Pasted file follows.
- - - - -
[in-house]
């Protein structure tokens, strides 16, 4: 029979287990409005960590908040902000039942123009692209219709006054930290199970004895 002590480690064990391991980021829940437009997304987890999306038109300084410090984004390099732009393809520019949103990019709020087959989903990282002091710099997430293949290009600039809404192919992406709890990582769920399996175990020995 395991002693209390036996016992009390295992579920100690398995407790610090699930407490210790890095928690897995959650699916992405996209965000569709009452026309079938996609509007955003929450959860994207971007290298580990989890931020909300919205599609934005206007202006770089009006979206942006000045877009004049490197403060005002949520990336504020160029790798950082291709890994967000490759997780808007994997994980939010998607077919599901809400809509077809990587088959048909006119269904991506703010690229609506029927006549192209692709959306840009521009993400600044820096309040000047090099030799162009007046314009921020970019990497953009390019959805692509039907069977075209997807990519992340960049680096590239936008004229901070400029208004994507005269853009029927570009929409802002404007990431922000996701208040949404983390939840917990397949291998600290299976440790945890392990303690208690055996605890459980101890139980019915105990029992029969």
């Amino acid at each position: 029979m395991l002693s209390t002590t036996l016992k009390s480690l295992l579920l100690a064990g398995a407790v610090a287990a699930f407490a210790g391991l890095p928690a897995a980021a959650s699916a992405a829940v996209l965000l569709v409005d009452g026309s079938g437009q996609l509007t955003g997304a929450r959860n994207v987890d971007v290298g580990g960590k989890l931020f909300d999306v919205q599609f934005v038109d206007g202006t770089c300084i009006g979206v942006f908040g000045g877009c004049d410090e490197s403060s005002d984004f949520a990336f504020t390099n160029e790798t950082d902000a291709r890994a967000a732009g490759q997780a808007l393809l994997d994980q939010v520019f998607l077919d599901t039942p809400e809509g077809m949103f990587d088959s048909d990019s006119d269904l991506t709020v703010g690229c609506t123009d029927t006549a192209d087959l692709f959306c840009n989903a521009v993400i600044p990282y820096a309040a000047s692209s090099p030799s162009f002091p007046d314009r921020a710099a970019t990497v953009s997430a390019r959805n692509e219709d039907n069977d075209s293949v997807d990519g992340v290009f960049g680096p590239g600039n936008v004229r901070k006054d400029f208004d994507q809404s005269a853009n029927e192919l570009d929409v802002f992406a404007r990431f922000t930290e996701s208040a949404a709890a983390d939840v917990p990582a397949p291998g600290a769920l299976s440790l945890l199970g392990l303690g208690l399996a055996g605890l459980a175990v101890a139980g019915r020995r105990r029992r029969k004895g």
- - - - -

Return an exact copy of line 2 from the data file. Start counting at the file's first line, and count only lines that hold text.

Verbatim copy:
């Protein structure tokens, strides 16, 4: 029979287990409005960590908040902000039942123009692209219709006054930290199970004895 002590480690064990391991980021829940437009997304987890999306038109300084410090984004390099732009393809520019949103990019709020087959989903990282002091710099997430293949290009600039809404192919992406709890990582769920399996175990020995 395991002693209390036996016992009390295992579920100690398995407790610090699930407490210790890095928690897995959650699916992405996209965000569709009452026309079938996609509007955003929450959860994207971007290298580990989890931020909300919205599609934005206007202006770089009006979206942006000045877009004049490197403060005002949520990336504020160029790798950082291709890994967000490759997780808007994997994980939010998607077919599901809400809509077809990587088959048909006119269904991506703010690229609506029927006549192209692709959306840009521009993400600044820096309040000047090099030799162009007046314009921020970019990497953009390019959805692509039907069977075209997807990519992340960049680096590239936008004229901070400029208004994507005269853009029927570009929409802002404007990431922000996701208040949404983390939840917990397949291998600290299976440790945890392990303690208690055996605890459980101890139980019915105990029992029969």